DWP wins outsourcing contracts at MoD, bad news for Capita, Logica, NorthgateArinso and Liberata?

I had an interesting conversation last week with Robert Morgan who is a director at sourcing broker Burnt-Oak Partners.

I called him to get his views on a meeting next week of an All Party Group that will be looking at how the government can become a better customer of outsourcing.

The conversation got interesting when he told me that the Ministry of Defence had recently outsourced HR and Payroll to the Department of Work and Pensions. Could this be a sign that the government is tired of the big suppliers?

If the DWP wins enough HR and Payroll contracts within government the suppliers might find it hard to compete.

Below is a copy of a blog post from Robert, which originally appeared in the Burnt-Oak blog.


The Trick for Government Shared Services

By Robert Morgan

“In anticipation of the meeting of the All Party Outsourcing and Shared Services Group on the 22nd of August we would like to say that Government has finally started to make in-roads to using the principle of outsourcing (consolidation, standardisation and scale) to secure deep departmental savings through Shared Services.

There is however a significant difference in how they have gone about this, and ample evidence that this will continue. Take the case of the Department for Work and Pensions (DWP) who have recently won HR services and payroll business from two parts of the MoD. Logically this makes huge sense – utilising DWP’s core strengths to undertake similar work for other sections of government. Currently DWP’s IT and business services are being underpinned by commercial outsourcing contracts with suppliers like Fujitsu, HP and CapGemini. But will they really need them if government business continues coming DWP’s way?

The trick for Joe Harley, Director General and CIO for DWP and also the lead player in determining and driving IT policy for government in outsourcing and shared services, is can he secure enough volume and expertise to ensure the right blend of professional and dependable services, scale for service provider economics and staff retention levels to rival the private sector. We believe he can.

What would success bring?

By virtue of the huge volumes of back office services involved, Government has in its hands the ability to rival and beat the world’s largest service providers such as IBM, CSC and HP, for many simple but critical back office functions. This could be particular bad news for Capita, Logica, NorthgateArinso and Liberata who thrive on such additive business without necessarily attempting to reform or re-platform the applications, merely run them into the ground.

At a recent briefing Jane Platt, CEO of National Savings Investments (NSI), stated that they were “open for shared services business” having recently won two significant deals, firstly with Courts Funding Office, and secondly with Equitable Life Payment Scheme. Even East London Boroughs are clubbing together to reinvent themselves by providing common or shared services through a single centralised powerhouse.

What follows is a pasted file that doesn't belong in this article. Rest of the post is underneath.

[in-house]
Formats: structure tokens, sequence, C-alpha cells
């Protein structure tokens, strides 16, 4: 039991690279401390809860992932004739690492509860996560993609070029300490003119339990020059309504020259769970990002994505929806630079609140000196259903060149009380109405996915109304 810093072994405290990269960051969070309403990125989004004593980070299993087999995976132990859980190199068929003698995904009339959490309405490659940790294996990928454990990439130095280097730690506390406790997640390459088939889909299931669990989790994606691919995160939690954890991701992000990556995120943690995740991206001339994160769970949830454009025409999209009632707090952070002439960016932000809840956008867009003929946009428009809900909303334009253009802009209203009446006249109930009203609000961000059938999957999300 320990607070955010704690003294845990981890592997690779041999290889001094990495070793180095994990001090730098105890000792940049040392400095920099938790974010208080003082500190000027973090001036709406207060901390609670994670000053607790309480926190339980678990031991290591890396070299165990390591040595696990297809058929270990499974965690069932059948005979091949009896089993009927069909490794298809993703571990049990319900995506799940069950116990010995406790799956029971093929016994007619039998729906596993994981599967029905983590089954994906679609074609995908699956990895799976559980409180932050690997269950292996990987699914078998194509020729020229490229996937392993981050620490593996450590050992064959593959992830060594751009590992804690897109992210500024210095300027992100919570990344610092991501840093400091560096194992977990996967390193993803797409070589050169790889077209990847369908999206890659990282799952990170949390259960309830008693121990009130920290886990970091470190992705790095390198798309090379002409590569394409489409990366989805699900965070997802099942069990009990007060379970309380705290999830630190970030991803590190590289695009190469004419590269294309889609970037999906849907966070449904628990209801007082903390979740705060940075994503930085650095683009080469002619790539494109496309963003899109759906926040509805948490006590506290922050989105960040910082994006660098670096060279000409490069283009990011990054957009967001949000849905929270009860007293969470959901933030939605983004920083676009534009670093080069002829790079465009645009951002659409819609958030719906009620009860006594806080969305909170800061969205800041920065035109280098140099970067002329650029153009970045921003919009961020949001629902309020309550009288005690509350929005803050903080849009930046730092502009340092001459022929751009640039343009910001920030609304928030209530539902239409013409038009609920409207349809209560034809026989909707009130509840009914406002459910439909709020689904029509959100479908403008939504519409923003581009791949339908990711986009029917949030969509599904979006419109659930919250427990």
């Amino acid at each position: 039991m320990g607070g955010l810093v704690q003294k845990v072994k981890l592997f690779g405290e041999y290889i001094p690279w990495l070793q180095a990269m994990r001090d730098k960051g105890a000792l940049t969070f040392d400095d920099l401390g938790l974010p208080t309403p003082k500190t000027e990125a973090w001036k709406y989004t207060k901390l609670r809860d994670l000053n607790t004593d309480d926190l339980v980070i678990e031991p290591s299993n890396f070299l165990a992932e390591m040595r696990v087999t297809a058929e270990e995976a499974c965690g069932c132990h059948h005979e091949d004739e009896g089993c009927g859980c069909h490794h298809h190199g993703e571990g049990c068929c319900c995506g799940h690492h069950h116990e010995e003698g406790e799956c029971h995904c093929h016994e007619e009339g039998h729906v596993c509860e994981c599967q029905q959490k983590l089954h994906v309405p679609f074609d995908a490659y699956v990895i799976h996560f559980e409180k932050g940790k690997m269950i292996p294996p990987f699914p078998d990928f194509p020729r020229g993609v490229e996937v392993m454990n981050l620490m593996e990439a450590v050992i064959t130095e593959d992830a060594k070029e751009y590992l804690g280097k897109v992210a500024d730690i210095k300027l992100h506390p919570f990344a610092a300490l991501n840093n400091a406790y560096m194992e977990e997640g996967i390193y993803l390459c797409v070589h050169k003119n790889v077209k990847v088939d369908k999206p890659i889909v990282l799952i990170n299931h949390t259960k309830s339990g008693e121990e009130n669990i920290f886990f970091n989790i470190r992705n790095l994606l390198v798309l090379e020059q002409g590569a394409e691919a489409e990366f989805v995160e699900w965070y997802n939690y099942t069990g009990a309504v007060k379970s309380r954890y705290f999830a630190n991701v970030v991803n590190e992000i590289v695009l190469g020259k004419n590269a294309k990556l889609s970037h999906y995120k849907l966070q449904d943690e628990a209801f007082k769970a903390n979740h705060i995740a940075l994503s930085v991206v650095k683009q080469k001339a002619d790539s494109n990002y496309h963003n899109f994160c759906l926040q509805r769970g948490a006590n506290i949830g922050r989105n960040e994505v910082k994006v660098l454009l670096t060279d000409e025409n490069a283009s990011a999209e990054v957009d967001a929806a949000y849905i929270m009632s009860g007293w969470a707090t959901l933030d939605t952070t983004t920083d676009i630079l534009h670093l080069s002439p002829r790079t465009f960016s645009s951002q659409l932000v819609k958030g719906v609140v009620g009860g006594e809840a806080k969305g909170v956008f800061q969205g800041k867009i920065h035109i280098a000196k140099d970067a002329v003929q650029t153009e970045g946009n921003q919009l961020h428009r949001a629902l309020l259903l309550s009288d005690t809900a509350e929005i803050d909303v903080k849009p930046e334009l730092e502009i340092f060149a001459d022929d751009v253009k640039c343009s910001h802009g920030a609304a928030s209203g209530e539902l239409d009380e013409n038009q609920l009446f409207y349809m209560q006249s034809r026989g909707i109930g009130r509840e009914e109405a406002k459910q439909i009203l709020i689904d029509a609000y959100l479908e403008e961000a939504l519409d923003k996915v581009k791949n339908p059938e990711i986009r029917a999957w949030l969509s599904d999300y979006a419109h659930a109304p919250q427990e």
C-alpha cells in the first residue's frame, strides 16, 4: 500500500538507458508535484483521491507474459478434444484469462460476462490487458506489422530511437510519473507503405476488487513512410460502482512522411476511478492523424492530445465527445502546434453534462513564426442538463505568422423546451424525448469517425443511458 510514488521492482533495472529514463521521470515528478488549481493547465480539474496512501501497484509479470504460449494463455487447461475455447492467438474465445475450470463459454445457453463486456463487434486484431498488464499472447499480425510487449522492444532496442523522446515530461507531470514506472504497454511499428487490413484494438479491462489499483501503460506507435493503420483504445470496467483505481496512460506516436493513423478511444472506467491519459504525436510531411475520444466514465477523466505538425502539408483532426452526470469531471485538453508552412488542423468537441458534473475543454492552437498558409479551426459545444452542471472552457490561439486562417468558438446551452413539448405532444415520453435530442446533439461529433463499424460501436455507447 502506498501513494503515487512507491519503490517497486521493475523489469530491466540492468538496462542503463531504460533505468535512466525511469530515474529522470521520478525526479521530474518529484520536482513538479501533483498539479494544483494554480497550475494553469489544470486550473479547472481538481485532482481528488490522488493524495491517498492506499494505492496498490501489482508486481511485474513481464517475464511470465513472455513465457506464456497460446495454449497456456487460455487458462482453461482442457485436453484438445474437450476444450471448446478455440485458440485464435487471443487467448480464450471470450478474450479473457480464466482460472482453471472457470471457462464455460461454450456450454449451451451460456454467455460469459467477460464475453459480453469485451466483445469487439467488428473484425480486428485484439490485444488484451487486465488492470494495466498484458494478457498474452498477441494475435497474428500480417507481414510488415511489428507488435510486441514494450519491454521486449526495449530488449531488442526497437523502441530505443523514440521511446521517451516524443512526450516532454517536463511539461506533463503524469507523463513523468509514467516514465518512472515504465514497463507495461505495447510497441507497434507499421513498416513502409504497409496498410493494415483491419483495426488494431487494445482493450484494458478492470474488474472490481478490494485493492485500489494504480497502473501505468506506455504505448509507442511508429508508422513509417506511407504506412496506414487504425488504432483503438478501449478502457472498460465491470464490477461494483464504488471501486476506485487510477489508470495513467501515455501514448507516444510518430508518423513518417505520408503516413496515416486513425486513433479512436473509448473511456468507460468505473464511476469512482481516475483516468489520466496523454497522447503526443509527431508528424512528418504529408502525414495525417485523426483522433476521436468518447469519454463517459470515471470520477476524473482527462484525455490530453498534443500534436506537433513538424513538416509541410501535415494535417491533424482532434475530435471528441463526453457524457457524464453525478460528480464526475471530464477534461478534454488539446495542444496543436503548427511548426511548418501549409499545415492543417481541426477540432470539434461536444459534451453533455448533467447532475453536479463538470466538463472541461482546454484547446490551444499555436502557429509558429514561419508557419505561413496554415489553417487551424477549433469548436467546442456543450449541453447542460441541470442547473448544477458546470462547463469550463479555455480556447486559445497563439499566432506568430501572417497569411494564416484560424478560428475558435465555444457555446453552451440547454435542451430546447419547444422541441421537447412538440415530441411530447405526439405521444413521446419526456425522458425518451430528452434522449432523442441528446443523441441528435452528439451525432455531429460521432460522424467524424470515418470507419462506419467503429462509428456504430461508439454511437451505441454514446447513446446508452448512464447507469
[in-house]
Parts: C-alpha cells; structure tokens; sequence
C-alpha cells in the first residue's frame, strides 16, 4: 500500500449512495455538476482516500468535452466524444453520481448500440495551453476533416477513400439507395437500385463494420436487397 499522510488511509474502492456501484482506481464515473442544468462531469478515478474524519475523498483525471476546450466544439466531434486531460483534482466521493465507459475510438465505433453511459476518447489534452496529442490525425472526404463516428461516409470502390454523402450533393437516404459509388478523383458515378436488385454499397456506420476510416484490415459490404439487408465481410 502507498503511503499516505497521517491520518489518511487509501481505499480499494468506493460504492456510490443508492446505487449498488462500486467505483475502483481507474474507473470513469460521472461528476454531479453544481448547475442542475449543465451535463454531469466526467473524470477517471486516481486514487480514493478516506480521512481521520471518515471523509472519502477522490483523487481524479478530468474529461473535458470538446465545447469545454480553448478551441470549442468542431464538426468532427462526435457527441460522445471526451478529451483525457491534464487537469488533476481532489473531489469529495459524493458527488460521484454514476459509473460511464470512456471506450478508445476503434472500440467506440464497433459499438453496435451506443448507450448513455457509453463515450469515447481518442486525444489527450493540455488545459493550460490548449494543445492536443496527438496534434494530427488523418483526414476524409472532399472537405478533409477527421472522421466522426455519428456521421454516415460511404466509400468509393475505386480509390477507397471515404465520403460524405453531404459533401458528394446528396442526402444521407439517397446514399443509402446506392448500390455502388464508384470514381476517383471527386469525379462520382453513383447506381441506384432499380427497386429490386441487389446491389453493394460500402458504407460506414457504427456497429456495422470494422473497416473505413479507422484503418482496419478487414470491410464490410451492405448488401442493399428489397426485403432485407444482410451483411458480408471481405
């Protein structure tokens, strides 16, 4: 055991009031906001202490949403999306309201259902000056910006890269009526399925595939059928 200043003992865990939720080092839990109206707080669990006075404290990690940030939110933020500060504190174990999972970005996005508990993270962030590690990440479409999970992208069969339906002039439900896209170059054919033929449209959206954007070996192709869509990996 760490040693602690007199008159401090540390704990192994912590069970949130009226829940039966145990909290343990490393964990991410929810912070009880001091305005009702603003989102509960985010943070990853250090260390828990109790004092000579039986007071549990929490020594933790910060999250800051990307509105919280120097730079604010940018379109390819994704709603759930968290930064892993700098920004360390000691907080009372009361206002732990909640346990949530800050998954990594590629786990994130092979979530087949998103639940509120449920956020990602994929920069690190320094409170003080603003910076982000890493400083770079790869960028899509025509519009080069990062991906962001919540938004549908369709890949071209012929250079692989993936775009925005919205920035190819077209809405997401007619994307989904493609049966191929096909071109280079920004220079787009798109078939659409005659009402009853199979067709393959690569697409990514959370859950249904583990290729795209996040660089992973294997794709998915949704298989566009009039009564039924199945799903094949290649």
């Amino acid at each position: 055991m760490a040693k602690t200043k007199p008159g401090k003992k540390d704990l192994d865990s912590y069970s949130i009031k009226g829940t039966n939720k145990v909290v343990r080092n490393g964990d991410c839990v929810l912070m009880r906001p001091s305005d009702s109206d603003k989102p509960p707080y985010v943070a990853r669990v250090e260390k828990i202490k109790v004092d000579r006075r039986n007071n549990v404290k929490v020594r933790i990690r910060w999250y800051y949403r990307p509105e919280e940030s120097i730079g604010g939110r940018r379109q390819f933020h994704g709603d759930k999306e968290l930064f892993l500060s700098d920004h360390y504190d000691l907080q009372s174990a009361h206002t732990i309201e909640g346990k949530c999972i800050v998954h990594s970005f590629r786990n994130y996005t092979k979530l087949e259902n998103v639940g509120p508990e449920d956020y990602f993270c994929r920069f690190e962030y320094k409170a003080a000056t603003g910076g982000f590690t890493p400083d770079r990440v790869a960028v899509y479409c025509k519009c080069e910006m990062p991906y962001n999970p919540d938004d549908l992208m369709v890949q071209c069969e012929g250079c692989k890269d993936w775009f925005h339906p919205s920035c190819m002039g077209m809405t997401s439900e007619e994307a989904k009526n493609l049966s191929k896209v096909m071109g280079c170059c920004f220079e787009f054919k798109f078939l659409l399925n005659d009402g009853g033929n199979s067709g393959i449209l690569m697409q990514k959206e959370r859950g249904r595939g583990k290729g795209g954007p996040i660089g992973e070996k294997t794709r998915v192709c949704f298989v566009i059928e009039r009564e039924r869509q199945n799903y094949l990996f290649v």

So, with or without a utilising the financial and service strength of professional outsourcers, government HAS firmly entered the shared services market. More importantly they have the ability to dominate the market and build a significant asset that could be privatised at a later stage.

In today’s market this is a unique example of building up the “family silver” for another generation of politicians to squander away.”

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Why would the government want to dominate the shared services market?

Shared services don't save much money and are likely to drive waste and failure into other parts of the system.

All of the arguments made for sharing come from within the shared services industry (IT companies, consultants, or think tanks funded by companies selling shared services). All of the so-called evidence is based upon estimates, projections and surveys. No real data.

Professor John Seddon, an expert in service organizations with extensive experience in public sector systems says that there are two arguments for sharing services. The ‘less of a common resource' argument and the ‘efficiency through industrialisation' argument.

The former argument is ‘obvious': if you have fewer managers, IT systems, buildings etc; if you use less of some resource, it will reduce costs. But the reductions are often minor and one-off.

The second argument is ‘efficiency through industrialisation’. This argument assumes that efficiencies follow from specialisation and standardisation – resulting in the creation of ‘front' and ‘back' offices. The typical method is to simplify, standardise and then centralise, using an IT ‘solution' as the means.

The problem with the industrial design is simple - it doesn't absorb variety in demand. Because of this, costs soar as the IT system has to be modified and customers ring back again and again because they can't get what they want.

The evidence of this flawed theory can be found everywhere. In HMRC or South West One shared services which predicted savings of £176 million over 7 years and actually recorded a pre-tax loss over its three financial years. Duplicate payments sitting at £772,000 and a struggle to manage £12.9m in outstanding debts.??

This week Western Australia followed Queensland in ending its shared services. It was claimed that it would save $58 million a year and instead cost $444 million dollars (no savings). It is estimated that it will cost taxpayers between $1 - $2 billion dollars to rectify.

Shared service anyone?